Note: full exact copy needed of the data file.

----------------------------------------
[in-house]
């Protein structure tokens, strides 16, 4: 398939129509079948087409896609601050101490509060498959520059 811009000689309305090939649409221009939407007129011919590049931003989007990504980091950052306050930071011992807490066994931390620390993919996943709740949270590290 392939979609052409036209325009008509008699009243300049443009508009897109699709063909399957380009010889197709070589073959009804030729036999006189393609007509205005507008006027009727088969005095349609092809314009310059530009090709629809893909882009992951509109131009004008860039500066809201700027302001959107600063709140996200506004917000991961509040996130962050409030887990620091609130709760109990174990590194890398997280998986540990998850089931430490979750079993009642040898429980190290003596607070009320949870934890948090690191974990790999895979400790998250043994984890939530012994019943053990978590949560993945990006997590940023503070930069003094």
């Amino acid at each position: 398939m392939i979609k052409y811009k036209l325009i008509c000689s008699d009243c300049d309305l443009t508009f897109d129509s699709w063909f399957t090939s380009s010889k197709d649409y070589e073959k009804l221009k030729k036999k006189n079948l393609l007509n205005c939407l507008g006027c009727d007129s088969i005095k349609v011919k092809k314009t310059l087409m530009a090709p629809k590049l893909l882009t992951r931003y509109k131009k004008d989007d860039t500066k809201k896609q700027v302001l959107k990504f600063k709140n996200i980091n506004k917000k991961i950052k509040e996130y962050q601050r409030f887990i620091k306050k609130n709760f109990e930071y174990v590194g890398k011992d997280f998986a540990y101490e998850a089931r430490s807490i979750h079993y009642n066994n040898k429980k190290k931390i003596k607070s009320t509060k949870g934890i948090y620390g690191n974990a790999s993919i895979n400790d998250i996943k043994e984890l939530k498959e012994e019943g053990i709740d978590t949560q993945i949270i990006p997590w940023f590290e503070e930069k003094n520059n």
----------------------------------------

[in-house]
């Protein structure tokens, strides 16, 4: 398939129509079948087409896609601050101490509060498959520059 811009000689309305090939649409221009939407007129011919590049931003989007990504980091950052306050930071011992807490066994931390620390993919996943709740949270590290 392939979609052409036209325009008509008699009243300049443009508009897109699709063909399957380009010889197709070589073959009804030729036999006189393609007509205005507008006027009727088969005095349609092809314009310059530009090709629809893909882009992951509109131009004008860039500066809201700027302001959107600063709140996200506004917000991961509040996130962050409030887990620091609130709760109990174990590194890398997280998986540990998850089931430490979750079993009642040898429980190290003596607070009320949870934890948090690191974990790999895979400790998250043994984890939530012994019943053990978590949560993945990006997590940023503070930069003094």
């Amino acid at each position: 398939m392939i979609k052409y811009k036209l325009i008509c000689s008699d009243c300049d309305l443009t508009f897109d129509s699709w063909f399957t090939s380009s010889k197709d649409y070589e073959k009804l221009k030729k036999k006189n079948l393609l007509n205005c939407l507008g006027c009727d007129s088969i005095k349609v011919k092809k314009t310059l087409m530009a090709p629809k590049l893909l882009t992951r931003y509109k131009k004008d989007d860039t500066k809201k896609q700027v302001l959107k990504f600063k709140n996200i980091n506004k917000k991961i950052k509040e996130y962050q601050r409030f887990i620091k306050k609130n709760f109990e930071y174990v590194g890398k011992d997280f998986a540990y101490e998850a089931r430490s807490i979750h079993y009642n066994n040898k429980k190290k931390i003596k607070s009320t509060k949870g934890i948090y620390g690191n974990a790999s993919i895979n400790d998250i996943k043994e984890l939530k498959e012994e019943g053990i709740d978590t949560q993945i949270i990006p997590w940023f590290e503070e930069k003094n520059n």